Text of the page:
Nature-based learning 1

Everberry School House founder Morgan Lenhoff watches as her children (from left), Emerson, 4, Miles, 8, and his twin brother, Maxwell, explore the outdoors during a class Wednesday.

Two local teachers are starting a year-round private elementary school focused on experiential nature-based learning.

So far Morgan and Dustin Lenhoff’s own children are the only pupils at Everberry School House in Mankato.

The Lenhoffs hope to grow, but not by a lot.

They want to lead a “micro school” with no more than 50 students.

“We want to build a community that’s like a family,” Morgan said.

Micro schools are growing in popularity, Morgan said, because they foster strong relationships between pupils, educators and families.

In addition to capping enrollment at a small number, micro schools also commonly mix students of multiple ages in the same classroom. That environment allows students to work at their own pace instead of being confined to grade-level expectations, Morgan said.

The Lenhoffs’ dream of a micro school in the Mankato area almost didn’t come to fruition this fall as they could not find a suitable space that met zoning code requirements for a school. They settled with repurposing a former office space in the Madison East Center for this school year while they search for a permanent home.

They have room for 20 students at the current location and are charging a tuition of $500 a month.

Nature-based learning 2

Morgan Lenhoff helps her son Miles, 8, measure wind speed Wednesday outside Madison East Center.

Morgan is the lead teacher. She has a master’s degree in elementary teaching. Dustin is an elementary teacher in the St. Peter Public Schools. He also teaches occasional lessons at Everberry School House and hopes to teach there full time once enrollment grows.

Morgan had been home-schooling her oldest boys half days to supplement their public school education. Her 8-year-old twins weren’t challenged to their full potential in a traditional school setting, their mother said.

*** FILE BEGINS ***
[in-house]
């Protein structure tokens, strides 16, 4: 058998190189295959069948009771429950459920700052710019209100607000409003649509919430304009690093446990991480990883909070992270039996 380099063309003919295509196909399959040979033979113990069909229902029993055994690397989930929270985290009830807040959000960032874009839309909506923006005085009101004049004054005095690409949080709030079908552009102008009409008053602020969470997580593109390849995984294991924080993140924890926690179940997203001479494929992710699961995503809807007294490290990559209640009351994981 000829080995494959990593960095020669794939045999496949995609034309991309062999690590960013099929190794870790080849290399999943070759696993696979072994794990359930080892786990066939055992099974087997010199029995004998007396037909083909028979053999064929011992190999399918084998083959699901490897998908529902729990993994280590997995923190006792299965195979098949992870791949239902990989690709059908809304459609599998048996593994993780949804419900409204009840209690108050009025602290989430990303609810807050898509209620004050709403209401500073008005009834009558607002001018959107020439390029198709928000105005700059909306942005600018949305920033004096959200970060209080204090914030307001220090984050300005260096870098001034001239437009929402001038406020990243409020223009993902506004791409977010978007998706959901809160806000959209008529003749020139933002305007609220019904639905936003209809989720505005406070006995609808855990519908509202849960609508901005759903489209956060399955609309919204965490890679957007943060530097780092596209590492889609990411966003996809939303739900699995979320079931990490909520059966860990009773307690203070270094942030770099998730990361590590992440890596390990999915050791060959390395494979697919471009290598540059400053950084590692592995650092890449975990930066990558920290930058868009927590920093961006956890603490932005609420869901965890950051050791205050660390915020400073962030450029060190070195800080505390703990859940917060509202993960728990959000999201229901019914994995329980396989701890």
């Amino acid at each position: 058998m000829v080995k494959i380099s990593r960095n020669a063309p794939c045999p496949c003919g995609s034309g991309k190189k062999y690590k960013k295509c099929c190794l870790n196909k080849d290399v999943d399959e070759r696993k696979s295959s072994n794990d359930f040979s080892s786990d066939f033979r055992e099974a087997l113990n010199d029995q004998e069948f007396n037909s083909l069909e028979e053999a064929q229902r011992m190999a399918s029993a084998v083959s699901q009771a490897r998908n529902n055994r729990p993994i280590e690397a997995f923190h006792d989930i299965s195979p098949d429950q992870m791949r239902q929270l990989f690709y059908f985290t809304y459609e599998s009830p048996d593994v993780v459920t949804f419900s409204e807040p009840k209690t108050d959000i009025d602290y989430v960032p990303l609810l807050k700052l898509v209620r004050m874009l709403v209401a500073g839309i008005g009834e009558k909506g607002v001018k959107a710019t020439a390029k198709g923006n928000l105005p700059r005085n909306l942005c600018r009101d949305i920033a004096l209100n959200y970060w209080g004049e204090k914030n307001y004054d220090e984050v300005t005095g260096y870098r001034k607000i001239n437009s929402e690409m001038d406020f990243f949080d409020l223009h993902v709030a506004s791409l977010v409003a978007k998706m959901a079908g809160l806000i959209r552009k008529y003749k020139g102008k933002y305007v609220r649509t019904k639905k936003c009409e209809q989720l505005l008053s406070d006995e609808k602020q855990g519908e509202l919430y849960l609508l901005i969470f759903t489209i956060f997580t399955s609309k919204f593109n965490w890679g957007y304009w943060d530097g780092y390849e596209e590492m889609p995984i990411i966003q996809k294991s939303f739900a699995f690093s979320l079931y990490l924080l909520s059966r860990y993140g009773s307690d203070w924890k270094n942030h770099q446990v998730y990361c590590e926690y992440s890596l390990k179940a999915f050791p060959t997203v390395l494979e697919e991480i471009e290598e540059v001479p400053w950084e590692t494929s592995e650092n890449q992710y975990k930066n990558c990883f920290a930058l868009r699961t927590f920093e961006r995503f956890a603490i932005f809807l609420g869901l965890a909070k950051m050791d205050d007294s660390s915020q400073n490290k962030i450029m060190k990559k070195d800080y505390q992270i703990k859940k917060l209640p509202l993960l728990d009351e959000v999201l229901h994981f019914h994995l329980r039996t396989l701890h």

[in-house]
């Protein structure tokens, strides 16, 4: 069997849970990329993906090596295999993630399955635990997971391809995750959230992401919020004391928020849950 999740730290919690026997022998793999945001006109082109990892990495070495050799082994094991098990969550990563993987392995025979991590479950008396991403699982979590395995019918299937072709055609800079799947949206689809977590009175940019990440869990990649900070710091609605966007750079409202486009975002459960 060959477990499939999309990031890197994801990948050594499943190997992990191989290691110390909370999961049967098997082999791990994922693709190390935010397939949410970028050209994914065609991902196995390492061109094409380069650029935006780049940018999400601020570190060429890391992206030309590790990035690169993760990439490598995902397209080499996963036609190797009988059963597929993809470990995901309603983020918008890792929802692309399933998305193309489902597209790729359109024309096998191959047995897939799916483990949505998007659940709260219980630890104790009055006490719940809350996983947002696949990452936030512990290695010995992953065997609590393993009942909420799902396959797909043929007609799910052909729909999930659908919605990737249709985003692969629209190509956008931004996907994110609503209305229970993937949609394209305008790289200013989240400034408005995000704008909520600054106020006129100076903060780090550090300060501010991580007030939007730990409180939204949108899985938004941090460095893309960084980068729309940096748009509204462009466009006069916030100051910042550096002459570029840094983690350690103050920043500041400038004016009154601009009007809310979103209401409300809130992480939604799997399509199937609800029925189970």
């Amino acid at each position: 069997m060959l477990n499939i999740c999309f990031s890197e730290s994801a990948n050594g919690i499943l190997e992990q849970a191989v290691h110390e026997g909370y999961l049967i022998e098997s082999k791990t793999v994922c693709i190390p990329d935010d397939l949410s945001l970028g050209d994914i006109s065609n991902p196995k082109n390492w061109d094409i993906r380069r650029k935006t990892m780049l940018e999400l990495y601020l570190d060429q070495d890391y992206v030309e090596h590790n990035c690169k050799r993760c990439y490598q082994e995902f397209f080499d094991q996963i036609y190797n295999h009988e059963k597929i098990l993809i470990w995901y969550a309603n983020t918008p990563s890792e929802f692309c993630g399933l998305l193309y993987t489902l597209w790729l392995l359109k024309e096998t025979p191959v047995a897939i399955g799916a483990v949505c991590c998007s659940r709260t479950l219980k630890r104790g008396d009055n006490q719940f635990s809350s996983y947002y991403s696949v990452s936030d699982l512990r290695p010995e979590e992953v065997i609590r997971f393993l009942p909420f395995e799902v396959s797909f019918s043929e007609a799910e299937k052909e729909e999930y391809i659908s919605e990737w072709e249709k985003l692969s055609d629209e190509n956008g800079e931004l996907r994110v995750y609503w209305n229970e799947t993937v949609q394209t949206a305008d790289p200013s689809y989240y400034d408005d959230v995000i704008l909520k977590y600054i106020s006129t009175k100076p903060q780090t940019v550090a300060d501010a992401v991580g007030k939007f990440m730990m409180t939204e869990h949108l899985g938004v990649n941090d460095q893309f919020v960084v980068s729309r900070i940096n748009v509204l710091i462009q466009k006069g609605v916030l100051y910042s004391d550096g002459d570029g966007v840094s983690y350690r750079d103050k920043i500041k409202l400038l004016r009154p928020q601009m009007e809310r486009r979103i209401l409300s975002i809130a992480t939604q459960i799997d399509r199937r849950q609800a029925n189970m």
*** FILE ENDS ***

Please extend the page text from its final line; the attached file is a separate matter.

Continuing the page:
Her school emphasizes student choice and experiences in nature.

Morgan said her students have individualized study goals that comply with state standards, but they’re also given freedom to do more in-depth exploration of their interests.

Much of the pupils’ time is spent outside, using nature as the inspiration for learning many of the state standards.

“They need more experiences and less worksheets,” Morgan said. “They can get the same content in a more hands-on way.”

Frequent field trips to state parks, nature centers and other outdoor destinations are on the itinerary. But pupils can experience nature almost anywhere, Morgan said Wednesday, while her sons caught and identified insects and took weather measurements on a green space just outside the Madison East Center.

Nature-based learning 3

Above: Morgan Lenhoff and her son Emerson, 4, examine a bug Emerson caught Wednesday. Right: Morgan Lenhoff helps her son Miles, 8, measure wind speed Wednesday outside Madison East Center.

Everberry School House’s name was inspired by the family’s plot of everbearing strawberries and is representative of the school’s year-round calendar.

Instead of a summer break, the school operates four days a week and takes a weeklong break every seventh week.

That schedule gives students “more continuity in their learning” and gives families more opportunities to travel and explore nature together, Morgan said.

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